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P-133 Mouth care matters: raising awareness of the impact of denture loss
  1. Connie Gillman,
  2. Victoria Cowell and
  3. Diana Lees
  1. Mid Cheshire Hospitals, Crewe, UK


Background Patients who rely on dentures do so not only for eating and communication but also as part of their identity and self-esteem. In 2017, denture losses in hospitals were estimated at 9,500 by the British Dental Association. This project was devised following the death of a patient who had lost her dentures during her final illness in hospital, which impacted upon her ability to eat and to communicate with her family and healthcare professionals.

Aims To assess the impact loss of dentures has on patients and to increase awareness amongst clinical staff regarding difficulties encountered by these patients.

Method A questionnaire was given to patients with dentures across two medical wards, inquiring:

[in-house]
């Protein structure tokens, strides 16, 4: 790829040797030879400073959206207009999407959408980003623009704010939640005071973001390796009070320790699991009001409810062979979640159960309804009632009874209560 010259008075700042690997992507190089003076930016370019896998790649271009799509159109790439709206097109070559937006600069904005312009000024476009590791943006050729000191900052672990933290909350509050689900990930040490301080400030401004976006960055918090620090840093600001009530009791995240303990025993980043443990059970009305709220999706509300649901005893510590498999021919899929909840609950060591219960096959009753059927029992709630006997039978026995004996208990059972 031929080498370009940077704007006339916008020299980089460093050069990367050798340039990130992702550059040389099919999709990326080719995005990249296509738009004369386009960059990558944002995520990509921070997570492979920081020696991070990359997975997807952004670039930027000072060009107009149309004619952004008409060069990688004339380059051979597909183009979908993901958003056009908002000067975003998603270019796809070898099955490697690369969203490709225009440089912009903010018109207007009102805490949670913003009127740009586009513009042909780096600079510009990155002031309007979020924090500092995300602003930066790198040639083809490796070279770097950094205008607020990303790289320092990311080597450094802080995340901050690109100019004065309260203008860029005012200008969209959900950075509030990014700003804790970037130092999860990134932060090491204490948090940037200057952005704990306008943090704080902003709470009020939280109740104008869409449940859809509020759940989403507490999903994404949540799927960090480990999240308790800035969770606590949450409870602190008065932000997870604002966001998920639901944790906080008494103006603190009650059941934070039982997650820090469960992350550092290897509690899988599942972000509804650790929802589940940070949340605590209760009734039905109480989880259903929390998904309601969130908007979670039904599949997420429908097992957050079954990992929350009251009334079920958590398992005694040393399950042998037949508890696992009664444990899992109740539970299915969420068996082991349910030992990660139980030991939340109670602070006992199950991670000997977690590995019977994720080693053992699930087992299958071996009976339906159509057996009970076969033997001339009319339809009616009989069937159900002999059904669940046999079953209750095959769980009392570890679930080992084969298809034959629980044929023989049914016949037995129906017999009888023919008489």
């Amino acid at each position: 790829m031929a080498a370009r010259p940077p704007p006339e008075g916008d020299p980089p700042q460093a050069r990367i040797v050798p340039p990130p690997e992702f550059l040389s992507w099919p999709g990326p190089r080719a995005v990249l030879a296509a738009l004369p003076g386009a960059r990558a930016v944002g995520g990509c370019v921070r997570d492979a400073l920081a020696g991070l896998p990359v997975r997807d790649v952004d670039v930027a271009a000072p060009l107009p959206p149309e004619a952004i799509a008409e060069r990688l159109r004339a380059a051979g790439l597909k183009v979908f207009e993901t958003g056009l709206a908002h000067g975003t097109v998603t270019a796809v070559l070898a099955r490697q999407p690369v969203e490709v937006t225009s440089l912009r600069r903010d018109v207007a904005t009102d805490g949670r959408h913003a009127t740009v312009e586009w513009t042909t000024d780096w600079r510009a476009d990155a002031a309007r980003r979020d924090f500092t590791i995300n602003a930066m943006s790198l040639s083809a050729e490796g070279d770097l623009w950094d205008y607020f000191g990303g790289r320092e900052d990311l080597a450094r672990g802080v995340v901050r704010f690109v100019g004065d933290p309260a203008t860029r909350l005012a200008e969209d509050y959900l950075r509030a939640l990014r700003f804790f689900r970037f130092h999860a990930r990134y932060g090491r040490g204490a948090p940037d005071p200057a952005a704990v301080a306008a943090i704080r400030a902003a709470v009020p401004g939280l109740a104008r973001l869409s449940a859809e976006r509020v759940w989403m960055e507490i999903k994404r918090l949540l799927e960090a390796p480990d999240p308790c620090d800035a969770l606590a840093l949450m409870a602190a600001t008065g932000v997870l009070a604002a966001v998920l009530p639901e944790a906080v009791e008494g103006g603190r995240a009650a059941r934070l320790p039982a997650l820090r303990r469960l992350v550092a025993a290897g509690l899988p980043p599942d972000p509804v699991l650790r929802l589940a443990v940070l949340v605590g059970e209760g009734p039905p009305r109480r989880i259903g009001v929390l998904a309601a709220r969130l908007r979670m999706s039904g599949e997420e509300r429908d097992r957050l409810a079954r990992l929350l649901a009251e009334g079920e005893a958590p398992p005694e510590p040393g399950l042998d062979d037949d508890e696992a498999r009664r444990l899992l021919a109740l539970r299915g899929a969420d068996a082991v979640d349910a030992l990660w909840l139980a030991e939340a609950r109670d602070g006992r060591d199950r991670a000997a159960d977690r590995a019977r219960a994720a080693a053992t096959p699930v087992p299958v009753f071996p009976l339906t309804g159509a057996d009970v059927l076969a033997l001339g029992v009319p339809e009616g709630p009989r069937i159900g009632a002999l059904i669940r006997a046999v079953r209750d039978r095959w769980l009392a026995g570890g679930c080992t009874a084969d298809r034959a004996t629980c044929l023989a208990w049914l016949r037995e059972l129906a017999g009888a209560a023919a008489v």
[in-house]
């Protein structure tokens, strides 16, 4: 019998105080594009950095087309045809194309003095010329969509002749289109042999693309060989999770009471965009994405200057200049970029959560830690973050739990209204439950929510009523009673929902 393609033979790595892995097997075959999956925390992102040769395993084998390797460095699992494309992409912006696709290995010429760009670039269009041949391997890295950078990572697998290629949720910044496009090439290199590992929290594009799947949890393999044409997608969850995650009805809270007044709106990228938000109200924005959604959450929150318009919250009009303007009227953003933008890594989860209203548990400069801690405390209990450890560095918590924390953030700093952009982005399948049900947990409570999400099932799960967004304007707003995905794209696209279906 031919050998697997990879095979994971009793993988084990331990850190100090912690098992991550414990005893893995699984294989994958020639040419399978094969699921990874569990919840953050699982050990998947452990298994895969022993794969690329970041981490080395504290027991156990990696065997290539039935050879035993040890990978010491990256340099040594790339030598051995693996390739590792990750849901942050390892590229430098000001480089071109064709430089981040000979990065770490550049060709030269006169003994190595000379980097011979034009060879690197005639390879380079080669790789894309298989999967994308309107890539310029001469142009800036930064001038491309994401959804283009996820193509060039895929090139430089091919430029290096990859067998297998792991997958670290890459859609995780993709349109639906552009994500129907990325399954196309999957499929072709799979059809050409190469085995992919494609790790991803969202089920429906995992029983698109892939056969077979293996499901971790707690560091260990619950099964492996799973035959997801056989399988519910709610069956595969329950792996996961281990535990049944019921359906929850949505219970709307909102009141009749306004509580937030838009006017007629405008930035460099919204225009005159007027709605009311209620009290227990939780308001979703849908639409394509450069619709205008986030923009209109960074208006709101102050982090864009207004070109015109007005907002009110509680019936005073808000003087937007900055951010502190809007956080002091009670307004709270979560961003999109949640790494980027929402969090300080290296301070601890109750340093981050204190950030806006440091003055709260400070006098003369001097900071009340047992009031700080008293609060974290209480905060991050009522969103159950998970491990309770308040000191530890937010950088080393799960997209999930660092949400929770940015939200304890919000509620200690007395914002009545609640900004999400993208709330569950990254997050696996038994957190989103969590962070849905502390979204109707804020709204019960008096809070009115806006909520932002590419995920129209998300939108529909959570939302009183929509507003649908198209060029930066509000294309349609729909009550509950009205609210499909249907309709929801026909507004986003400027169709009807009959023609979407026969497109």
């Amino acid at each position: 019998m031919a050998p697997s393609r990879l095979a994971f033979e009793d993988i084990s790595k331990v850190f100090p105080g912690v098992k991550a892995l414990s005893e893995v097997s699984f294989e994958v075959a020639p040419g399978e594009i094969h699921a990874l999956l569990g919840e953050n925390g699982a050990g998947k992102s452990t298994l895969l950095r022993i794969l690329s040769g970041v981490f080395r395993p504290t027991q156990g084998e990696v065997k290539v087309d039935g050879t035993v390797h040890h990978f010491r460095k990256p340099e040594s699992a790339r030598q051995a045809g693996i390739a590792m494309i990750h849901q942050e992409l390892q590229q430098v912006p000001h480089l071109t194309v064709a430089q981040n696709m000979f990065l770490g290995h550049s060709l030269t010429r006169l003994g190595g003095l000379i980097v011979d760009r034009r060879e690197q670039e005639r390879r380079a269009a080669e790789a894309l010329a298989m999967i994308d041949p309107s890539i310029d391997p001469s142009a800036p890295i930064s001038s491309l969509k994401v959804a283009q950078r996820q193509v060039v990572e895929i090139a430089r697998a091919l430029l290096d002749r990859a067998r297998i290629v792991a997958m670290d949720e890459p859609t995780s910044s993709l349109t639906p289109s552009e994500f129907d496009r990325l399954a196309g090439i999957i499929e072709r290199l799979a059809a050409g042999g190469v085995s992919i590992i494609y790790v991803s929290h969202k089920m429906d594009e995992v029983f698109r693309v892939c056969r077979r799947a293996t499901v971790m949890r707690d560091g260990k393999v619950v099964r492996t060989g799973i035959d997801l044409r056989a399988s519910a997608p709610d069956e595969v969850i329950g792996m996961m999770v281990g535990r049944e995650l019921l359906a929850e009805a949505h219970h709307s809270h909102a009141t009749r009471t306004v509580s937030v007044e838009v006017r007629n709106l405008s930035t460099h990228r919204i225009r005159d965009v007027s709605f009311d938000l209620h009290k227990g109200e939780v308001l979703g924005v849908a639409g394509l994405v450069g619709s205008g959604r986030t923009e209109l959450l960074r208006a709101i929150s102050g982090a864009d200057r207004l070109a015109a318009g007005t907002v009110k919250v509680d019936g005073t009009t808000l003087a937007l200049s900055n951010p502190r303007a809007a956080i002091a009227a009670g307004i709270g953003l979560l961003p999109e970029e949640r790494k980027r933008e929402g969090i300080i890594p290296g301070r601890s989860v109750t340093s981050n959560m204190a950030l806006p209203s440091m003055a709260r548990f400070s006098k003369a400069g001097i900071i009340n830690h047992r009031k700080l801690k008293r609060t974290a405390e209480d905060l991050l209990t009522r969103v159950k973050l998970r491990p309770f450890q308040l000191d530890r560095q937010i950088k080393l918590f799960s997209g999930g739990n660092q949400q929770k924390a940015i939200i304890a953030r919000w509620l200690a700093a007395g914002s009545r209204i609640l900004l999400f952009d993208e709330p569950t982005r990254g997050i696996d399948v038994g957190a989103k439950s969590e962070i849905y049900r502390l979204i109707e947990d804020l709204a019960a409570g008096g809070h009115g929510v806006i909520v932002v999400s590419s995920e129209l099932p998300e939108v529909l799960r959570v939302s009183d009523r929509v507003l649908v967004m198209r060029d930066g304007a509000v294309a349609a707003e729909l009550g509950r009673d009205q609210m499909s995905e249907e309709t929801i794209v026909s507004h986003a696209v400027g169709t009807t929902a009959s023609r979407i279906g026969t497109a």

• How loss of dentures would impact upon them?

  • Had they been provided with a denture pot?

A ‘Denture Reminder Form’ was provided for attachment to the admission documentation with the aim of improving the use of denture pots.


  • 38% of patients with dentures were offered a denture pot, falling to 16% after implementation;

  • 95% of patients felt it impacted their ability to communicate and 79% on their ability to eat;

  • In 2018, 7 claims for replacement dentures were made costing £969.

DiscussionCurrently, the Trust has no standardised admission documentation making it difficult to ensure the form is regularly used, and there were instances of the form being discarded completely. Healthcare professionals witness the impact on patients’ quality of life, but have not recognised a simple intervention which can reduce denture losses together with the ‘Mouth Care Matters’ campaign (

Conclusion We have ‘one chance to get it right’ (Department of Health, 2015) and for patients at the end of their lives, maintenance of their self-identity, self-esteem and ability to communicate and eat is as important as the medical care they receive. There are improvements that can and must be made to promote good oral care at the end of life.

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